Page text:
Choosing an aftermarket exhaust such as the Arrow 2-into-2 condems you to giving up the option of a centre stand. Two reasons: one of the fixing holes for the stand is now taken up by the sidestand stop bracket supplied by Arrow, and the lever arm of the centre stand clashes with the left hand silencer.
This is a shame as I really like my Arrow system but miss a centre stand terribly. I have all manner of jacks and lifts in my garage but they're all a little bit of a pain to bring out and use just for things like checking and adjusting chain slack, or to wipe the wheels clean. Cleaning the bike would also be easier with it upright.
Jack Lilley markets a simple lever workshop stand, see:
This would be great but, once again, it relies on the existing centre stand lugs on the frame and one of them is taken up by the Arrows.
There was a home-made example of that sort of lift talked about on this thread, see post number 9:
I really like the simple home-made $20 lift as described here:
Unfortunately I'm basically too lazy and also woodwork is not my cup of tea, so the link to on-bike.com in the UK given to us by member HeezaGeeza in his post number 14 of this thread: http://www.triumphrat.net/twins-talk...ear-wheel.html
showing a ready-made example using the same principle and marketed under the name "Eazy-Rizer Strong arm" was a God-send for me at least.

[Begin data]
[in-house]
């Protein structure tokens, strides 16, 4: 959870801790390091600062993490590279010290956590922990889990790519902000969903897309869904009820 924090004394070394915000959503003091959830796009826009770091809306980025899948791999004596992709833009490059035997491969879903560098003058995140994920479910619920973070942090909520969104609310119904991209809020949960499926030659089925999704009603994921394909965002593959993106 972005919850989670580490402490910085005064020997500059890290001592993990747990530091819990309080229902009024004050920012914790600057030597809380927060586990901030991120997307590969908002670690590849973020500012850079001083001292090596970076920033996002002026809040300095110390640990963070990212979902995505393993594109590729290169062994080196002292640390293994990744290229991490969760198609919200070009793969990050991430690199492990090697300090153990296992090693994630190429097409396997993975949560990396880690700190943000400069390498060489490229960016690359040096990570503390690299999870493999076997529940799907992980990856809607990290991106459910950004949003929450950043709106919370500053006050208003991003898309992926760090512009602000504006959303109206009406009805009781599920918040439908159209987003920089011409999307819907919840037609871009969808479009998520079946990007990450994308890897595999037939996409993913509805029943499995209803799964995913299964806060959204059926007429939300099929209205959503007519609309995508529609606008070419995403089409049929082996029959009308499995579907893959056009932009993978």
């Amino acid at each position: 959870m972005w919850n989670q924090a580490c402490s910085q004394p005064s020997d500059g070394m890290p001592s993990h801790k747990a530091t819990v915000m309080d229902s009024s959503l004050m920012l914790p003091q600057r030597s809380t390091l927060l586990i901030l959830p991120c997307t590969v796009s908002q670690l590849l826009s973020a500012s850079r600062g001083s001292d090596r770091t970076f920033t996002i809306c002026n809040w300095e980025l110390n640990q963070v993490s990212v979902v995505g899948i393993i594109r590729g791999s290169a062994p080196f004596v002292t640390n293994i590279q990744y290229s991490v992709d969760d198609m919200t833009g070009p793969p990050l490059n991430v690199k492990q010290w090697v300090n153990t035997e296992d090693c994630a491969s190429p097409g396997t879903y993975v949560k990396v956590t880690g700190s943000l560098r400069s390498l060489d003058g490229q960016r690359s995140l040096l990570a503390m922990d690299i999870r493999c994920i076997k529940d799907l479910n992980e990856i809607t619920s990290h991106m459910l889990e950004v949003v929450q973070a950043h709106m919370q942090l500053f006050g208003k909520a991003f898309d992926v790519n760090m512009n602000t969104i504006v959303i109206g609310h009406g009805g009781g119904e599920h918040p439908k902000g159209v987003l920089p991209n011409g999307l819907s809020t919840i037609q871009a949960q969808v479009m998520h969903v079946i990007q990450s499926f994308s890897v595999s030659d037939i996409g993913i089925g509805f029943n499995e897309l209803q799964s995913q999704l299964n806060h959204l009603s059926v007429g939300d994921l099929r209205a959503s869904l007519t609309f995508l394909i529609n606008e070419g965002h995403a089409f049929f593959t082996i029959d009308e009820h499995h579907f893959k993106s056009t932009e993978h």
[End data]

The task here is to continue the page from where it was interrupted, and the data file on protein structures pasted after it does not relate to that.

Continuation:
You can see it here with my SE on it:
Costing a little less than the Jack Lilley example, £75 inc.tax, it's very well engineered and robustly made. It has a range of height adjustments and will lift any bike that has a chassis with twin downtubes under the engine such as our Bonnies and things like Harleys and most cruisers.
Depending of where you place it, it can lift the front or rear wheel quickly and with only a slight effort. Once up, the bike remains rock steady and perfectly upright.
The roller and uprights have several positions to adjust the thing for height. Choose the position where it lifts the bike the least. This makes it easier to operate. On my SE I've used the shortest setting and yet the rear wheel still stands about 1.5" off the ground, the effort to lift it there is minimal. The makers site shows a wholesome-looking broad (wearing just a shirt for some reason...
) doing it to illustrate how easy it is.
Some other threads about lifts containing other ideas: